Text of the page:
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J Gerontol Nurs. 2008 Nov;34(11):46-54.

Hot tea and juk: the institutional meaning of food for Chinese elders in an American nursing home.

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1
Department of Internal Medicine, University of California, Davis Health System, Sacramento, CA 95817, USA. shirl.wu@gmail.com

Abstract

This qualitative study describes how Chinese elders in an American nursing home perceived their food and mealtime experiences. Data collection included 20 meal observations and interviews with 7 residents, 9 family members, and 17 staff members. Field notes and interviews were coded and analyzed using an iterative approach similar to grounded theory. All participant groups described institutional food and meals as individualized, nutritious therapy for medical illnesses. Mealtimes lacked sociability and sharing, and although family members provided Chinese food, they did not eat with residents. Residents generally did not consider the institution's effort to provide an "Asian diet" of hot tea and juk (rice porridge) to be Chinese food. These findings suggest that, for these Chinese elders, the biomedicalized, individualized food service and mealtime caregiving practices stripped food of its meaning as a social, shared mealtime experience with family. Nursing professionals and researchers should understand that provision of culturally competent mealtime care for ethnic (Chinese) long-term care residents involves important food service practices in addition to kinds of food.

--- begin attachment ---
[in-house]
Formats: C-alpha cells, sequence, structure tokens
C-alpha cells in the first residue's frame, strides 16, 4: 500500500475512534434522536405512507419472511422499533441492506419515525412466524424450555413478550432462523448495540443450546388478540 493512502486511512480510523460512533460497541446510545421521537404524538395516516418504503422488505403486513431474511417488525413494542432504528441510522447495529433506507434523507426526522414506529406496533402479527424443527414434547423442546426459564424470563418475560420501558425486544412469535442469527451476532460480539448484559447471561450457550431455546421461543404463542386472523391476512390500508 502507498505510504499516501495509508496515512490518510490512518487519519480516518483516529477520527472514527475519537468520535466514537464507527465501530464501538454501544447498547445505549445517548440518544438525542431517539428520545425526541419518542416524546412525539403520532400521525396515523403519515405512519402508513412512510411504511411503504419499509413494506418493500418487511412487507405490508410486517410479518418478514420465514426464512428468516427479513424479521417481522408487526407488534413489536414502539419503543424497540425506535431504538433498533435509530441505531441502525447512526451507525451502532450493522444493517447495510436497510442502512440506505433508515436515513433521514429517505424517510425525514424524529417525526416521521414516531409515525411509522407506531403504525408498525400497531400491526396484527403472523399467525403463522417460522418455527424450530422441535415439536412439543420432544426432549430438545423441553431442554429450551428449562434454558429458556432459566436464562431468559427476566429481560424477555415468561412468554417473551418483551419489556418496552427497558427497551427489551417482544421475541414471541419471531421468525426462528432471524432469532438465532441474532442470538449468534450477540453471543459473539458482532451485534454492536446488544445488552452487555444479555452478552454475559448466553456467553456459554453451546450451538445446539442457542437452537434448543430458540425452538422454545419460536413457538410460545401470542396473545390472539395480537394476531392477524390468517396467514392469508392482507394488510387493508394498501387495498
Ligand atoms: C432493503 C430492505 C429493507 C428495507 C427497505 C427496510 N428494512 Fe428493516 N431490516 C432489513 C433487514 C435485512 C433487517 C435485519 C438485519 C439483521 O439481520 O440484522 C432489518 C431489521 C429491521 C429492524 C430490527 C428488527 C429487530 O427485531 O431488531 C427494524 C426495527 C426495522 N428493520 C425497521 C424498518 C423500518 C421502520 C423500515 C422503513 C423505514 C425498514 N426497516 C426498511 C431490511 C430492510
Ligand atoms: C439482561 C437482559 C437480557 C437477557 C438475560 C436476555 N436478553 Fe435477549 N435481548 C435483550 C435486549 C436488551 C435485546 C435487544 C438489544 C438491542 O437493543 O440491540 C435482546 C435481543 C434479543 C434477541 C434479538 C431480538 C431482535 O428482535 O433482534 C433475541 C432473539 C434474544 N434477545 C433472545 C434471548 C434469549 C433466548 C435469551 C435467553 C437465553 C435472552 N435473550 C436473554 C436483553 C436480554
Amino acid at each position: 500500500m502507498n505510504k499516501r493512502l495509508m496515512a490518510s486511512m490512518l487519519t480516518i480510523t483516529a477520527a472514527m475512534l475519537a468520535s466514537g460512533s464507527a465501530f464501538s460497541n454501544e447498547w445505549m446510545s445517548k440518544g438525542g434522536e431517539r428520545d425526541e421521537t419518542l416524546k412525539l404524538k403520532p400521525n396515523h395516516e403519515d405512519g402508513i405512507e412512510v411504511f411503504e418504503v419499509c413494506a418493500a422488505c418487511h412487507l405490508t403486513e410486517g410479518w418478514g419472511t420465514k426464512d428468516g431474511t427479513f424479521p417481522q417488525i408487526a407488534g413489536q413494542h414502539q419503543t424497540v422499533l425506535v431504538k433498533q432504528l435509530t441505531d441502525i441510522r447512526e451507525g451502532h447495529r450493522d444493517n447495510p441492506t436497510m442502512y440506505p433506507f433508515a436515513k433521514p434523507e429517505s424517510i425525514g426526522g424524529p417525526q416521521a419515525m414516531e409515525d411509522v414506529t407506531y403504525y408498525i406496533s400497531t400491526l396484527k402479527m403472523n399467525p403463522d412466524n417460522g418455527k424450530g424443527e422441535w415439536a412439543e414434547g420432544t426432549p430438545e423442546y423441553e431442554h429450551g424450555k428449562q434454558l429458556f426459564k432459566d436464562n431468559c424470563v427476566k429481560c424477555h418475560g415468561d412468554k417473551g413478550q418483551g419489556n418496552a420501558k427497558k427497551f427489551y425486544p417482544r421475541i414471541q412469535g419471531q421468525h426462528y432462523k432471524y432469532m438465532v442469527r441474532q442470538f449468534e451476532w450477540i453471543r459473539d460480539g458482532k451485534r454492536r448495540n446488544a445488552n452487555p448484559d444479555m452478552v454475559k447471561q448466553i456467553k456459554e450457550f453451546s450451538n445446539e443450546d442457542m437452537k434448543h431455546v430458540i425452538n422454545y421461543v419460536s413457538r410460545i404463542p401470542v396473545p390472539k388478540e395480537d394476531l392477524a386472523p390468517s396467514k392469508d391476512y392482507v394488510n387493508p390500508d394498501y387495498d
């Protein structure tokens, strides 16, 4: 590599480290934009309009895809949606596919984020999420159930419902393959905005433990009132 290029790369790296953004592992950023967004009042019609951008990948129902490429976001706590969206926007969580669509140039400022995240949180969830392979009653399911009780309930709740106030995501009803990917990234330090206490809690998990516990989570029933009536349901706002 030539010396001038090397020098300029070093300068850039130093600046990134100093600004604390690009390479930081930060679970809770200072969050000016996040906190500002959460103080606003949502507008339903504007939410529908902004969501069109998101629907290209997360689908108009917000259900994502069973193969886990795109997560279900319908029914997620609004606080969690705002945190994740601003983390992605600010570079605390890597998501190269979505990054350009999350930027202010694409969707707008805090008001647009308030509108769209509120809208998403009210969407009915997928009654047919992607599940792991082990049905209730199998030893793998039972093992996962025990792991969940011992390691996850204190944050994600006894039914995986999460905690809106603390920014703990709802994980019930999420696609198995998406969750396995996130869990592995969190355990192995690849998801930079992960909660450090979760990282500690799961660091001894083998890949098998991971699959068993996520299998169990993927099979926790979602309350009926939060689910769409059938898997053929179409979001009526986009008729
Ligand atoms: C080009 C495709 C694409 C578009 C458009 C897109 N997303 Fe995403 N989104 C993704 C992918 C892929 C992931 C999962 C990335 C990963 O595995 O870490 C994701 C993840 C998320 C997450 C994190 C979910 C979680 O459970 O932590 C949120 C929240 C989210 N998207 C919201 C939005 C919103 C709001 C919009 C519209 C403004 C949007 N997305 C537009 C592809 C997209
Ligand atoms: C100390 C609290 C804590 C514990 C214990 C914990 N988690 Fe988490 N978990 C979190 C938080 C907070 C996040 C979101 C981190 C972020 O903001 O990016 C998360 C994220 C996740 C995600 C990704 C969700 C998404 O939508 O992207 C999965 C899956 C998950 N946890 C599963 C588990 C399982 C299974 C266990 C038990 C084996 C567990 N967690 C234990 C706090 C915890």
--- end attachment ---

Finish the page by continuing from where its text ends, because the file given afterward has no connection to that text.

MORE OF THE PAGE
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PMID:
19024429
[Indexed for MEDLINE]
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